The local on-site dealer had a display containing the current range of Elise, Exige, Evora and recently superceded Europa.
A vast display of Owners Club cars made for an impressive sight, with some very early and very rare cars indeed forming the highlight.
These racing cars included a Type 22, a Type 11 and a Type 18/21
The first Elite.
Lots of Elans
Plus 2
The Witerbottom styled Elite is now quite rare, but there were 2 of these on show.
Front wheel drive Elan
More recent cars included these
There were a number of Lotus Cortinas, with first and second generation cars parked next to each other

The Mantis is better remembered by those who are old enough by the Corgi toy that followed the 1970 Earls Court show debut of this four seater car than anything else. It is a rare car indeed, so to get 2 of them at  the event was quite unexpected.
There were also a couple of the smaller Mini Marcos
More familiar Marcos models showed the evolution of the 1800 coupe through 3 litre cars and the 1990s reincarnation as the Mantara, Mantula and subsequent development into the wild LM-based machines.
There was one of the TSO cars, a promising design cut off by the ultimate bankruptcy of  the company.  
Just about every road car type produced by Maserati since 1959 was represented in a a display area next to the Abarths.
One of the very nicest of all the Maserati on display was this 1954 AG6S

There were two examples of the 250S
Osca 1600
Third generation Quattroporte
From the extensive family of Biturbo models, there were 2 door coupes, 4 door saloons and the spider, and in guises including the later Ghibli cars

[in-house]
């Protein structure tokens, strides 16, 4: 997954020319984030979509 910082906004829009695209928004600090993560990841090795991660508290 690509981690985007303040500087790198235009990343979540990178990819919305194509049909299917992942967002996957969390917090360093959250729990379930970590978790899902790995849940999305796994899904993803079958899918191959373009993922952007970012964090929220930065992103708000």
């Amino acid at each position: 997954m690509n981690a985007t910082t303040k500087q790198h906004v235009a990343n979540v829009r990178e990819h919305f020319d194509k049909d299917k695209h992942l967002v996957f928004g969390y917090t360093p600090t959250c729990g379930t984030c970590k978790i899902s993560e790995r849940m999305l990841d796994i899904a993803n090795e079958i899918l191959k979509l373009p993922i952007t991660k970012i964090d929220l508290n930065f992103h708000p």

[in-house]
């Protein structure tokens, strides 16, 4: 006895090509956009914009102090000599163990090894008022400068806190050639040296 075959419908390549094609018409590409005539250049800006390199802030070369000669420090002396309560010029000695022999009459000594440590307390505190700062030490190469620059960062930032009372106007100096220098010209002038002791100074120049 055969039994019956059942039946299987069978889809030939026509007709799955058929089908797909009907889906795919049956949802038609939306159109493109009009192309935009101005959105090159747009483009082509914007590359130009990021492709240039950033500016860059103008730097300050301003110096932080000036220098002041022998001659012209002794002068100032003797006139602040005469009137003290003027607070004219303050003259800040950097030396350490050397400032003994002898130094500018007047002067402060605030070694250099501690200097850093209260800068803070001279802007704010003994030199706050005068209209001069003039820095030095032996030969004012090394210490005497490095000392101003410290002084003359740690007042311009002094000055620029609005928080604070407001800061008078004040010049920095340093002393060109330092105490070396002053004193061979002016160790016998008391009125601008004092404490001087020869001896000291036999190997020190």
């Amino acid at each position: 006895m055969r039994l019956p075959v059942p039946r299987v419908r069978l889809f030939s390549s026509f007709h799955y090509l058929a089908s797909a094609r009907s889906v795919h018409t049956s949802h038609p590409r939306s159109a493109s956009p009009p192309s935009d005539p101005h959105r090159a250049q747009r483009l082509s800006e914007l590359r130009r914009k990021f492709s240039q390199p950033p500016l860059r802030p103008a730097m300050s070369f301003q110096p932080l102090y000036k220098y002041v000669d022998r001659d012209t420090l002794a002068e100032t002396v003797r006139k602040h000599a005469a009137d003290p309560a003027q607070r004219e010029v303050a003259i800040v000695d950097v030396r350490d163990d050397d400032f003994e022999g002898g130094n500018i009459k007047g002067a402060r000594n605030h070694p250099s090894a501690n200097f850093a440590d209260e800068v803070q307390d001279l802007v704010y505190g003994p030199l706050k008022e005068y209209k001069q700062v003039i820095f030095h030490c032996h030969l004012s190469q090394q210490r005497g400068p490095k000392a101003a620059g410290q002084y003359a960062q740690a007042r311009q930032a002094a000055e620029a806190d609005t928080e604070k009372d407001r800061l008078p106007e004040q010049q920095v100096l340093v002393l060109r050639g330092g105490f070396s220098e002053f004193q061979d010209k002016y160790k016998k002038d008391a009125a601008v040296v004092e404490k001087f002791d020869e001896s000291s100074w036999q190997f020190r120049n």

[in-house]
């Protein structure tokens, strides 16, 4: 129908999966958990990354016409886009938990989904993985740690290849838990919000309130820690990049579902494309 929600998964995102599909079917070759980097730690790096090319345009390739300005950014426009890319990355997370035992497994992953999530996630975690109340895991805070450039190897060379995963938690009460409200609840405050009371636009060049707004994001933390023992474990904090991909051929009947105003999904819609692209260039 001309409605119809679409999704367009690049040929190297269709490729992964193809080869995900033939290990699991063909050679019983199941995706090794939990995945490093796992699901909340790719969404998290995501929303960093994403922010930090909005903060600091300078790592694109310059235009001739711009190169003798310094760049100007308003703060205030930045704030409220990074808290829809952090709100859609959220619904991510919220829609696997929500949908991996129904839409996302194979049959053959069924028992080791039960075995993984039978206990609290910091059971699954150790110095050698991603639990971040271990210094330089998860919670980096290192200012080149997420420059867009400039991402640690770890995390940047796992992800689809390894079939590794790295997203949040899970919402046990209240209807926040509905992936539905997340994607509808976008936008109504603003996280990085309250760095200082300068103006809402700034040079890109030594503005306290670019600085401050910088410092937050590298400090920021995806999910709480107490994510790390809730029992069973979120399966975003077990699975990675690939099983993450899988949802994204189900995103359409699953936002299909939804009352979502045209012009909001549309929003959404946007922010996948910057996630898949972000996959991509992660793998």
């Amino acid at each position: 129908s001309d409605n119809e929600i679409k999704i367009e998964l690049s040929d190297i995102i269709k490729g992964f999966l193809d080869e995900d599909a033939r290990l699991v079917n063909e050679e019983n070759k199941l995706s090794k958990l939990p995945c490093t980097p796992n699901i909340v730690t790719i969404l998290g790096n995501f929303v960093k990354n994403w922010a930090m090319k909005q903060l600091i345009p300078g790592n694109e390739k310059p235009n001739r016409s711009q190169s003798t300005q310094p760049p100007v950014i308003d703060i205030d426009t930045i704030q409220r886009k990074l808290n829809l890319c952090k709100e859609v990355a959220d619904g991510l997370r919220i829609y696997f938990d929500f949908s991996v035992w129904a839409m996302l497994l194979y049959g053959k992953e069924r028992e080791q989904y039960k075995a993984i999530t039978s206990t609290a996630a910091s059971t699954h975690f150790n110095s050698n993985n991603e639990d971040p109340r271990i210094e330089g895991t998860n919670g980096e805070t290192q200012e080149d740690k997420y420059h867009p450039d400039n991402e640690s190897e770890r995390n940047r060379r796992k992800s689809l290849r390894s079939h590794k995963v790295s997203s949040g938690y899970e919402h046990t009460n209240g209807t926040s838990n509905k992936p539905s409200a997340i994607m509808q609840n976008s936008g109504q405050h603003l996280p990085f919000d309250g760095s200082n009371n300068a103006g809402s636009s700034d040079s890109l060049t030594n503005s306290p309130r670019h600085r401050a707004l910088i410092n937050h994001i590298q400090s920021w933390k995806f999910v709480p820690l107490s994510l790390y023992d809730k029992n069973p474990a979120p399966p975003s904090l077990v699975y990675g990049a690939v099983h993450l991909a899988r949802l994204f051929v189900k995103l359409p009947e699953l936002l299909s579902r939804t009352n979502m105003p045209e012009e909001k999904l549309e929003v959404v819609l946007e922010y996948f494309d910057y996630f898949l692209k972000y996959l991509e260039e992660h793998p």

3200/4200 GT
A vast display of MX5s, with plenty of cars from all three generations of the model, including a number of the recent CC cars.

Easy to miss, this McLaren F1 was tucked up between two huge race transporters. The owner said he has driven 5000 miles in it in the last 7 weeks. After a long search, he finally located a car for sale and bought this one in Switzerland where it had been largely unused for a long time, and it needed a lot of work to recommission it. In his opinion, these cars need to be used.

Most numerous Mercedes at the event, by some margin was the R107 model SL, with a vast array of models of every engine type on show. It was one of these cars which won the overall “car of the event” award.
From the luxury end of the range, was a W100 600 model, this car being once owned by John Lennon’s manager, as well as a W108 model 300 SE 6.3, a veritable “Q” car.
The “regular” W108 model 280SE looks very similar, but has less half the engine capacity.
This 220SE Coupe was very nice indeed, as were the few W113 “Pagoda” SLs on display.